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Immersive Virtual Reality Beneficial for Pain Relief in Cancer


VR provides more nonpharmacologic pain relief than an active control, and the benefit was sustained

By Elana Gotkine HealthDay Reporter

MONDAY, April 8, 2024 (HealthDay News) — For hospitalized patients with cancer, immersive virtual reality (VR) distraction therapy is associated with a greater reduction in pain compared with an active control, according to a study published online April 8 in Cancer.

Hunter Groninger, M.D., from MedStar Health Research Institute in Hyattsville, Maryland, and colleagues conducted a prospective randomized controlled trial comparing VR to an active control to mitigate moderate-to-severe cancer disease and treatment-related pain among 128 adult hospitalized patients with cancer. Participants were randomly assigned to 10 minutes of immersive VR distraction therapy or 10 minutes of two-dimensional guided imagery distraction therapy. In terms of age, sex, race, presence of metastatic disease, concurrent pain specialist consultation, and baseline opioid use, participants in the two arms were similar.

The researchers found that improvement in self-reported pain scores were experienced by both groups, although the reduction in pain immediately after the intervention was significantly greater in those assigned to VR versus the active control. The difference was sustained for 24 hours. In addition, there was significant improvement in pain bothersomeness and general distress seen in the VR arm.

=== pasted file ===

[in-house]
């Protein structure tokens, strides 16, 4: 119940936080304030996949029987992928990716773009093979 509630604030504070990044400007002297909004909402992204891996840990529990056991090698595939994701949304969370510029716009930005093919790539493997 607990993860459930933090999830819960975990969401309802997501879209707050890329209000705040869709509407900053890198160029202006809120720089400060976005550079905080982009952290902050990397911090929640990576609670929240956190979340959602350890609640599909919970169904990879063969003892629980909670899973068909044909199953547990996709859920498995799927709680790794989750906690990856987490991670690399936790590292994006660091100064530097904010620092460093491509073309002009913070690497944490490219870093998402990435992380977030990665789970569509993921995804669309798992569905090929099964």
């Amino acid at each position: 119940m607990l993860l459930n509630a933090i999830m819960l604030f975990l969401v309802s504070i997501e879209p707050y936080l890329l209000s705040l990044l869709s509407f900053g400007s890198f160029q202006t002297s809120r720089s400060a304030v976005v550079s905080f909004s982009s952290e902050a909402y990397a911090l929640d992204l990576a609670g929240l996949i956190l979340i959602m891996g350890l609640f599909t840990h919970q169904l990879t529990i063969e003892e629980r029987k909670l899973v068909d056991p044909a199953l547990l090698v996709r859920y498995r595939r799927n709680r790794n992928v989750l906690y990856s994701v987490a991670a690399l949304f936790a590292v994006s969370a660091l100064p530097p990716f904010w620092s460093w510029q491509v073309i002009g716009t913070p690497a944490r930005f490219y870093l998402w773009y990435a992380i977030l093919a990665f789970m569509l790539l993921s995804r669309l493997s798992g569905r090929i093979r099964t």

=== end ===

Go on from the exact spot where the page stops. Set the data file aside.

“Results from this trial suggest that immersive VR may be a useful nonmedication strategy to improve the cancer pain experience,” Groninger said in a statement. “While this study was conducted among hospitalized patients, future studies should also evaluate VR pain therapies in outpatient settings and explore the impact of different VR content to improve different types of cancer-related pain in different patient populations.”

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